Comparison of contamination of low-frictional elastomeric rings with that of conventional elastomeric rings by Streptococcus mutans - An in-vivo study

Sumanth Rangarajan, Subraya Mogra, V. Surendra Shetty, Siddarth Shetty, Nidhin Philip Jose

Research output: Contribution to journalArticle


Introduction: The presence of brackets and ligatures has been shown to be related to an increase in gingival inflammation and increased risk of decalcification. The various measures were taken to reduce the plaque accumulation and also lot of efforts were made by manufacturers that reduced the binding friction between the ligature rings and arch wire that facilitated easy sliding of the tooth through the wire. The low frictional ligatures rings manufactured by different manufacturers presumed to attract fewer bacteria due to greater reduction in surface roughness. Our study aimed to evaluate whether the low frictional elastomeric rings accumulate fewer bacteria than conventional ligature rings. Materials and Methods: Thirty patients (15 males and 15 females) who underwent fixed appliance therapy were selected. The study was done using split-mouth design. In each volunteer, synergy low frictional elastomeric rings were tied to brackets bonded to the maxillary premolar on the right side and mandibular premolar on the left side. Conventional elastomeric rings that served as control group were tied to the contralateral teeth, with the same design. Samples were collected after four weeks (28 days) and cultured for bacteria Streptococcus mutans. Results: There was no statistical difference between Streptococcus mutans count in low frictional elastomeric rings with that of conventional rings. Conclusion: We concluded that adherence of Streptococcus mutans is similar in both synergy low frictional elastomeric rings and conventional clear elastomeric rings and thus the manufacturer’s claim of minimal bacterial adherence was discarded.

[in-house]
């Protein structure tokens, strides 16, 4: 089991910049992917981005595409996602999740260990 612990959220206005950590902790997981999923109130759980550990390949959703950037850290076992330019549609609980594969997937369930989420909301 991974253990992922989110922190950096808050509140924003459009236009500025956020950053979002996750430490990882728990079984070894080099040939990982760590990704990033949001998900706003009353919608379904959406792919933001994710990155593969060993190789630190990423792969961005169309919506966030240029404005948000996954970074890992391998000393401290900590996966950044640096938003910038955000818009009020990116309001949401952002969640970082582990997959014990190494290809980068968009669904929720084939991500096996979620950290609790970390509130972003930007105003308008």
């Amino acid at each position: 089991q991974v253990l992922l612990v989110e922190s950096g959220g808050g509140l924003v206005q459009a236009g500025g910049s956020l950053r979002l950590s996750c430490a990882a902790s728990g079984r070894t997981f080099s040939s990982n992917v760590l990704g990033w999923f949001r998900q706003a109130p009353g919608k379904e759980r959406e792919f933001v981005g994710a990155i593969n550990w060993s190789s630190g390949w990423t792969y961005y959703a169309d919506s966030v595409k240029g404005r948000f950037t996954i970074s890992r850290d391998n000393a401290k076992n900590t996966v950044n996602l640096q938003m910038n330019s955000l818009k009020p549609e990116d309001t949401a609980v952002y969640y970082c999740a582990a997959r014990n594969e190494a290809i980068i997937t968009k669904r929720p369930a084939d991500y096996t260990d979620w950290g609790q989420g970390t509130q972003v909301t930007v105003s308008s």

Original languageEnglish
Pages (from-to)ZC26-ZC29
JournalJournal of Clinical and Diagnostic Research
Issue number4
Publication statusPublished - 01-04-2015


All Science Journal Classification (ASJC) codes

  • Clinical Biochemistry

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